Members of the Mafia often refer to themselves as Men of Honor. I am reminded of the description of the antebellum US South as an Honor Culture. To maintain honor in such a culture requires being very sensitive to threats to your reputation. Historically, the most consistent form of income for the Mafia has been protection money. And this money is easier to collect if you actually provide protection. If you have a reputation for being strong and ruthless, you can provide protection for a bigger territory using fewer actual resources. So maintaining honor is actually economically essential in that business.
But the main point is that Mafia families have a strong culture. I would argue much stronger than a typical US firm. And the strength of this culture goes a long way to explaining the persistence of Mafia families.
The Conservatism of Hollywood
I am going to engage in a bit of speculation, so be warned. There is this paradox that the Mafia is successful and persistent, and yet it is typically portrayed in the context of tragedy, which implies that the lifestyle will leave you isolated and without a legacy.
The easy way to explain this is simply that being the Mafia is risky. Live by the sword, die by the sword. That kind of thing. But I would like to present an alternate explanation:
The real reason we portray the Mafia in the context of tragedy is because the clan culture is inconsistent with Western individualism. The Mafia is a clan-based society, which offers the allure of being part of a tight-knit team, but it therefore represents a rejection of fundamental Western values (namely, individualism).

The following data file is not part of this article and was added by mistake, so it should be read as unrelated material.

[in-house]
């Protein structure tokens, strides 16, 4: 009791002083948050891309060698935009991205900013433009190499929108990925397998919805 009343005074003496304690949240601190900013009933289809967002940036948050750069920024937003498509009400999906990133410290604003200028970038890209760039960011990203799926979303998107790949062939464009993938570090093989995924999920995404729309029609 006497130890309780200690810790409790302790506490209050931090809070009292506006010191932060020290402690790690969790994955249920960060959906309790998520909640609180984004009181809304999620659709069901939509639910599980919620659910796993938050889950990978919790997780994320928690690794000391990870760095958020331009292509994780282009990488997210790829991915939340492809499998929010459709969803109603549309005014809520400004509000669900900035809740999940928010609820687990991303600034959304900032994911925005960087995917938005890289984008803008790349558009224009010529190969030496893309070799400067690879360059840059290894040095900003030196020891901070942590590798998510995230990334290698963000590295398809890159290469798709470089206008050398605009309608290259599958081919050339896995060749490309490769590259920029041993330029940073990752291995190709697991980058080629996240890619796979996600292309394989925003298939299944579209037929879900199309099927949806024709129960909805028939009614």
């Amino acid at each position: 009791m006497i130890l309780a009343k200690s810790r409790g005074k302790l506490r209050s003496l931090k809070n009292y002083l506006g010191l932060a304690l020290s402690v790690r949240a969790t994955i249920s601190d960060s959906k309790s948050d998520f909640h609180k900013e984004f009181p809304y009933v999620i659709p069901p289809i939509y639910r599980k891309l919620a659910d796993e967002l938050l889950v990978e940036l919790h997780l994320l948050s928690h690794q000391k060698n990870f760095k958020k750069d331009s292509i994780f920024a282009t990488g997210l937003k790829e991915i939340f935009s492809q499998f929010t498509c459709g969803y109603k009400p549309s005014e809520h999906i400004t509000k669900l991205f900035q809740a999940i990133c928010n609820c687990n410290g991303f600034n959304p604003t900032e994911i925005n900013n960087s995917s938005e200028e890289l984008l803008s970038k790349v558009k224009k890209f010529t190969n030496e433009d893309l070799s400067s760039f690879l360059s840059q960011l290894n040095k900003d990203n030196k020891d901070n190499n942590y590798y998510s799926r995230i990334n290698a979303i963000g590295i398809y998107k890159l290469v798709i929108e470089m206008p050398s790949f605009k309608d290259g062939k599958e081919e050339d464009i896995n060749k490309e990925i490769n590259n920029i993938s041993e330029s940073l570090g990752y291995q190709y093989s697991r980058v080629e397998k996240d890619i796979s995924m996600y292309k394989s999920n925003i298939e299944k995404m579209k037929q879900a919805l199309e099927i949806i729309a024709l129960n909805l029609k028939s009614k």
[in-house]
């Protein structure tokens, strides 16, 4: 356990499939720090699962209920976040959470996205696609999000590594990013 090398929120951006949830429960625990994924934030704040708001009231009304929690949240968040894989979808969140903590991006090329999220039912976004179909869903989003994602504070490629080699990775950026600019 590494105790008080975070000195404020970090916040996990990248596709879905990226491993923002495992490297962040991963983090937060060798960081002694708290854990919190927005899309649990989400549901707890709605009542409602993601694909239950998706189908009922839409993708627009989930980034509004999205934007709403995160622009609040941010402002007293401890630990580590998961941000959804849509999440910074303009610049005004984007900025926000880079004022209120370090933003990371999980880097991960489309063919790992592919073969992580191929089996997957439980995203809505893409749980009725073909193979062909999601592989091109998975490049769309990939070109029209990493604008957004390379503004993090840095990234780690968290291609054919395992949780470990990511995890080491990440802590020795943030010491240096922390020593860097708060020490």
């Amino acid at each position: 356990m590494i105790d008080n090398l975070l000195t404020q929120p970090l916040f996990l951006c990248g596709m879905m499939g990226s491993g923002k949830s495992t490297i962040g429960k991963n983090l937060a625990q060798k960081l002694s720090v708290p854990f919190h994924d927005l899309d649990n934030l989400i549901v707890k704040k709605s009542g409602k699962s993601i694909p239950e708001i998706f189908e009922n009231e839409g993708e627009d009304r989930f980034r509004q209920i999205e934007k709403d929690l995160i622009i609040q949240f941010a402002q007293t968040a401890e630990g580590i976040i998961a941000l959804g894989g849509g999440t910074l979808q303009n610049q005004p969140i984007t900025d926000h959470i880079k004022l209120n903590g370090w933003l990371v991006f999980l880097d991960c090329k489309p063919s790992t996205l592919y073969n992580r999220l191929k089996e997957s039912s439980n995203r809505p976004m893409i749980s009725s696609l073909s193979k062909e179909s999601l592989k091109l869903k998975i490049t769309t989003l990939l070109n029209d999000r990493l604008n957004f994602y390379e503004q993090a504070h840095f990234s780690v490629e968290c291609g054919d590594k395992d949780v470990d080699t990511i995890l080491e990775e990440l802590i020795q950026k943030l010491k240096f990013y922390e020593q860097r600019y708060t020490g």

One of the reasons we are fascinated by the Mafia is that they make a covenant to each other. Yet in doing so they reject both the primacy of the state and of the individual. Their rejection of the state is reinforced by their commitment to illegal activity. Their rejection of the individual is evidenced by their willingness to spend long periods of time in prison rather than giving up their comrades.
If a movie were to represent the Mafia in any context other than tragedy, we would reject it as a society, and not simply because we are committed to the “crime doesn’t pay” mantra. It would fundamentally contradict our core value of individualism. As a result, it just wouldn’t feel right and we would feel a need to cast it out of our presence. We would not allow it to sully our our temples (i.e., theaters) with its unholy message.